Nintendo's fledgling Pikmin series is, to date, the only original GameCube franchise to come out of the company's first-party development studios. Crafted under the watchful eye of Shigeru Miyamoto, Nintendo's real-life Mother Brain, the quirky game was one of the highlights in the first wave of GameCube titles to hit following the system's launch in 2001. Given the positive response to the game's unique brand of strategy and smart implementation of Nintendo's patented "cute" factor, it's no surprise that a sequel would appear. Pikmin 2 is the next entry in the burgeoning line, and it aims to build on the promising foundation laid by the original game. The sequel was released in Japan earlier this year and is headed stateside just next week. We got our hands on the final retail version and popped it in to have a look at how it's come together. If you want to see for yourself, check out some new movies and
Pikmin 2's premise puts you in the role of Captain Olimar--quite possibly one of the unluckiest space travelers in Nintendo's roster of characters since Samus Aran--who has very little time to savor the happy ending from the first game, which saw him cheat death (with the help of the Pikmin) and escape from their planet. Bad business decisions on the part of his employers and a none-too-bright assistant mean that Olimar is headed back to planet Pikmin to collect goods to get him out of debt, Animal Crossing-style.
The game's premise serves as a nice complement to its gameplay, which now lets you control Olimar and his assistant Louie. The pair will be able to work together, with one in the lead, or separately as they manage control of the helpful Pikmin hordes on the planet. The basic mechanic has been expanded in the sequel to include two more varieties of Pikmin (bringing the count up to five types) and new abilities for each of the critters.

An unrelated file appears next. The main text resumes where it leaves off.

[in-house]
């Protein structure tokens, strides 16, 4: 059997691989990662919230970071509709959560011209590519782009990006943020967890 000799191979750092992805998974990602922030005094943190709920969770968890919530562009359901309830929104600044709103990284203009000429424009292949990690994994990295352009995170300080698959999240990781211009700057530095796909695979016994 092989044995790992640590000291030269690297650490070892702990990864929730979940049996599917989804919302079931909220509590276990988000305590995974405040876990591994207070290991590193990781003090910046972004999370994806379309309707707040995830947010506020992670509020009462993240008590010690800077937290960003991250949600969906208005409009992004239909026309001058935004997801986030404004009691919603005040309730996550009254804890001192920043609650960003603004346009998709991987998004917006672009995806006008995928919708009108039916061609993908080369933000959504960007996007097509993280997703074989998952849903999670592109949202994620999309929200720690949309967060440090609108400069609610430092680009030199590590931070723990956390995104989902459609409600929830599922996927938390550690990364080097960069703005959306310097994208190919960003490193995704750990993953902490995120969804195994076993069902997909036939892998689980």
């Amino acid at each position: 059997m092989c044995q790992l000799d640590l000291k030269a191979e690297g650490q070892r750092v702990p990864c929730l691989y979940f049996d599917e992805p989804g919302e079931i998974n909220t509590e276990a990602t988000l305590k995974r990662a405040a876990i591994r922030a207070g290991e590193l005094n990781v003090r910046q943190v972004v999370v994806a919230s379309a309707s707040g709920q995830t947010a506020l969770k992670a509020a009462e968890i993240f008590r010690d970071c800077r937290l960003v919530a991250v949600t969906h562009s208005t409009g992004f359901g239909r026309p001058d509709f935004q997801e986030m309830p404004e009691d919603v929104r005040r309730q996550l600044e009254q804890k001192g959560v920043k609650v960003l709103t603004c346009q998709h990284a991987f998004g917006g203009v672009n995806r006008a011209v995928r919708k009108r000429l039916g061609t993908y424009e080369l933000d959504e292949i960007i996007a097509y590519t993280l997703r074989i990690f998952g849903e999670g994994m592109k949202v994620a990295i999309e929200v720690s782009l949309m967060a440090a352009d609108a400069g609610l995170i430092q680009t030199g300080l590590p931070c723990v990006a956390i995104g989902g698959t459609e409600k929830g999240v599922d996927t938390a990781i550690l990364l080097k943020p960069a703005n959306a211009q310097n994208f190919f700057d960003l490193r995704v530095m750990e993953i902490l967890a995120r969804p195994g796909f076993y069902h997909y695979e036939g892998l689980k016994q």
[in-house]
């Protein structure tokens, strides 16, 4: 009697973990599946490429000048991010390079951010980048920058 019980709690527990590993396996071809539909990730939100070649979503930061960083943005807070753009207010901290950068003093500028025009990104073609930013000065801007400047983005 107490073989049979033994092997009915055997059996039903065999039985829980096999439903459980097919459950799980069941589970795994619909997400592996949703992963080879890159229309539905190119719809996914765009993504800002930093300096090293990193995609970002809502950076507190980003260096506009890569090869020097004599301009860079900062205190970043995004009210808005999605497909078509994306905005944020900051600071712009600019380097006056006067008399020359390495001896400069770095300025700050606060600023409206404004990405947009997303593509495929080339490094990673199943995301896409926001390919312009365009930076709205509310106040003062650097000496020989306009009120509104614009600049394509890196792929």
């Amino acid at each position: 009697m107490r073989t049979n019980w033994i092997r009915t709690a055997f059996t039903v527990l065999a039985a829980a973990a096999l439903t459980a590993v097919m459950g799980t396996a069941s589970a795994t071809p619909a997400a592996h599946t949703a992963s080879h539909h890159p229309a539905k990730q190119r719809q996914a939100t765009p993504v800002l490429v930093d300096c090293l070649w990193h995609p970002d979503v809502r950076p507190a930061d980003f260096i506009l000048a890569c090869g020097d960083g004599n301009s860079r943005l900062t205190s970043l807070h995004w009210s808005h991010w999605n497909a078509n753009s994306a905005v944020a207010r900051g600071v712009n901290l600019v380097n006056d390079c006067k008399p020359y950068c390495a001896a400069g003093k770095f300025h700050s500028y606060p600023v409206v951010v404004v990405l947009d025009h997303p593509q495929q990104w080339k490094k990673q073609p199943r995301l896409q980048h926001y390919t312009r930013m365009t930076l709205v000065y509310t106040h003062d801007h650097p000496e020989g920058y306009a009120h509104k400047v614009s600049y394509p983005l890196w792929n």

You'll be able to help out your minions' unique enhancements--available to Olimar and Louie--which temporarily buff them up. In addition, you'll find new areas and puzzle types to test your brain. In many ways, the game plays a lot more like the last level in the original game, which required you to multitask as you controlled the little guys. In addition to the single-player game, you'll find a multiplayer mode for two players that offers competitive and cooperative play. Unfortunately, it appears that the game's e-Card reader support in the Japanese version has been cut.
Pikmin 2 looks and plays well in single- and multiplayer mode, offering improved graphics and a solid frame rate. Animation has been improved, as has the game's audio, which results in a great deal more personality in your minions and in the environment.
Our first impressions of the final US version of Pikmin 2 are certainly positive, which isn't too surprising. The game has appeared to retain all the charm of its predecessor and has incorporated some very promising new gameplay elements as well. Pikmin 2 is currently scheduled to hit stores next week, so look for a full review of the game then.